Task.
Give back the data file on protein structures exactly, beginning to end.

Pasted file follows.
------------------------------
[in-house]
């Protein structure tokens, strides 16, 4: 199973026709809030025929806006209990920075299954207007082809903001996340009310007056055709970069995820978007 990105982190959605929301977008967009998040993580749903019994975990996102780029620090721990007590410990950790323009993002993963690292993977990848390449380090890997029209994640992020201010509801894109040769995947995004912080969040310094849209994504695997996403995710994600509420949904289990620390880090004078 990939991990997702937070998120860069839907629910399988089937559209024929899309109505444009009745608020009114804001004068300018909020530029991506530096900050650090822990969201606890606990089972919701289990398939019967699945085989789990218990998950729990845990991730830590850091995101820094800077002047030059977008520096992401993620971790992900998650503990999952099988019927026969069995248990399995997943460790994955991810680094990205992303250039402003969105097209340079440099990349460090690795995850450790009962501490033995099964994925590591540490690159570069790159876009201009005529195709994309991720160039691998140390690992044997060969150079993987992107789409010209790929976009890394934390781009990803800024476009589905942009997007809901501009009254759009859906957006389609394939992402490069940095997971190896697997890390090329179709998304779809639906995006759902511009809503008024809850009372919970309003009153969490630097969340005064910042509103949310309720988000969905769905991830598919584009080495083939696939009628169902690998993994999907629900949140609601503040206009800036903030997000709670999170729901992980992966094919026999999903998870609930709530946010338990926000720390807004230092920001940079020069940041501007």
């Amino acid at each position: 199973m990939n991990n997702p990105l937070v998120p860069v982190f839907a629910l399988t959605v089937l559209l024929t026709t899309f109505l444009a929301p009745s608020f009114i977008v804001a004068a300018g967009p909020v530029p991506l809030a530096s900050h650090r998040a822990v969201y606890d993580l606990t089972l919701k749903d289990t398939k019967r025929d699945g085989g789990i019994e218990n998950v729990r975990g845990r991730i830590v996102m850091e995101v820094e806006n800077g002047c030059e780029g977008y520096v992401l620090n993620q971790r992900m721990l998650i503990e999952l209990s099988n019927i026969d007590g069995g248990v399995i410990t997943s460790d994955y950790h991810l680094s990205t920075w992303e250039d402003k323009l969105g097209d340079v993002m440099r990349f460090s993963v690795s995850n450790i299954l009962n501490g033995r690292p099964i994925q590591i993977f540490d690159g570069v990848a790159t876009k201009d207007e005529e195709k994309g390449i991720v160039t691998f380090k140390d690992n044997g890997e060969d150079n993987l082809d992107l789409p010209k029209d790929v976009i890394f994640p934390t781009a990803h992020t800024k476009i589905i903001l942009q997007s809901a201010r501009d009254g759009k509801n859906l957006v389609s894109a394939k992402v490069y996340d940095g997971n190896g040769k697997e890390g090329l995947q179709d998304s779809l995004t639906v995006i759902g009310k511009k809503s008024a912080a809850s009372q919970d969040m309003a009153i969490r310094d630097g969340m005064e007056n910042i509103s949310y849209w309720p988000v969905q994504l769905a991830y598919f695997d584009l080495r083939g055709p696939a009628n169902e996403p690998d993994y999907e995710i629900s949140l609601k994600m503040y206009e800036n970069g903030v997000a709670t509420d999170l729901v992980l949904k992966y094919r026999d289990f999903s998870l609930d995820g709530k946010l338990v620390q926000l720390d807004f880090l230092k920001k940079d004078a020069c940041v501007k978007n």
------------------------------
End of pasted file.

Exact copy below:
[in-house]
């Protein structure tokens, strides 16, 4: 199973026709809030025929806006209990920075299954207007082809903001996340009310007056055709970069995820978007 990105982190959605929301977008967009998040993580749903019994975990996102780029620090721990007590410990950790323009993002993963690292993977990848390449380090890997029209994640992020201010509801894109040769995947995004912080969040310094849209994504695997996403995710994600509420949904289990620390880090004078 990939991990997702937070998120860069839907629910399988089937559209024929899309109505444009009745608020009114804001004068300018909020530029991506530096900050650090822990969201606890606990089972919701289990398939019967699945085989789990218990998950729990845990991730830590850091995101820094800077002047030059977008520096992401993620971790992900998650503990999952099988019927026969069995248990399995997943460790994955991810680094990205992303250039402003969105097209340079440099990349460090690795995850450790009962501490033995099964994925590591540490690159570069790159876009201009005529195709994309991720160039691998140390690992044997060969150079993987992107789409010209790929976009890394934390781009990803800024476009589905942009997007809901501009009254759009859906957006389609394939992402490069940095997971190896697997890390090329179709998304779809639906995006759902511009809503008024809850009372919970309003009153969490630097969340005064910042509103949310309720988000969905769905991830598919584009080495083939696939009628169902690998993994999907629900949140609601503040206009800036903030997000709670999170729901992980992966094919026999999903998870609930709530946010338990926000720390807004230092920001940079020069940041501007």
């Amino acid at each position: 199973m990939n991990n997702p990105l937070v998120p860069v982190f839907a629910l399988t959605v089937l559209l024929t026709t899309f109505l444009a929301p009745s608020f009114i977008v804001a004068a300018g967009p909020v530029p991506l809030a530096s900050h650090r998040a822990v969201y606890d993580l606990t089972l919701k749903d289990t398939k019967r025929d699945g085989g789990i019994e218990n998950v729990r975990g845990r991730i830590v996102m850091e995101v820094e806006n800077g002047c030059e780029g977008y520096v992401l620090n993620q971790r992900m721990l998650i503990e999952l209990s099988n019927i026969d007590g069995g248990v399995i410990t997943s460790d994955y950790h991810l680094s990205t920075w992303e250039d402003k323009l969105g097209d340079v993002m440099r990349f460090s993963v690795s995850n450790i299954l009962n501490g033995r690292p099964i994925q590591i993977f540490d690159g570069v990848a790159t876009k201009d207007e005529e195709k994309g390449i991720v160039t691998f380090k140390d690992n044997g890997e060969d150079n993987l082809d992107l789409p010209k029209d790929v976009i890394f994640p934390t781009a990803h992020t800024k476009i589905i903001l942009q997007s809901a201010r501009d009254g759009k509801n859906l957006v389609s894109a394939k992402v490069y996340d940095g997971n190896g040769k697997e890390g090329l995947q179709d998304s779809l995004t639906v995006i759902g009310k511009k809503s008024a912080a809850s009372q919970d969040m309003a009153i969490r310094d630097g969340m005064e007056n910042i509103s949310y849209w309720p988000v969905q994504l769905a991830y598919f695997d584009l080495r083939g055709p696939a009628n169902e996403p690998d993994y999907e995710i629900s949140l609601k994600m503040y206009e800036n970069g903030v997000a709670t509420d999170l729901v992980l949904k992966y094919r026999d289990f999903s998870l609930d995820g709530k946010l338990v620390q926000l720390d807004f880090l230092k920001k940079d004078a020069c940041v501007k978007n």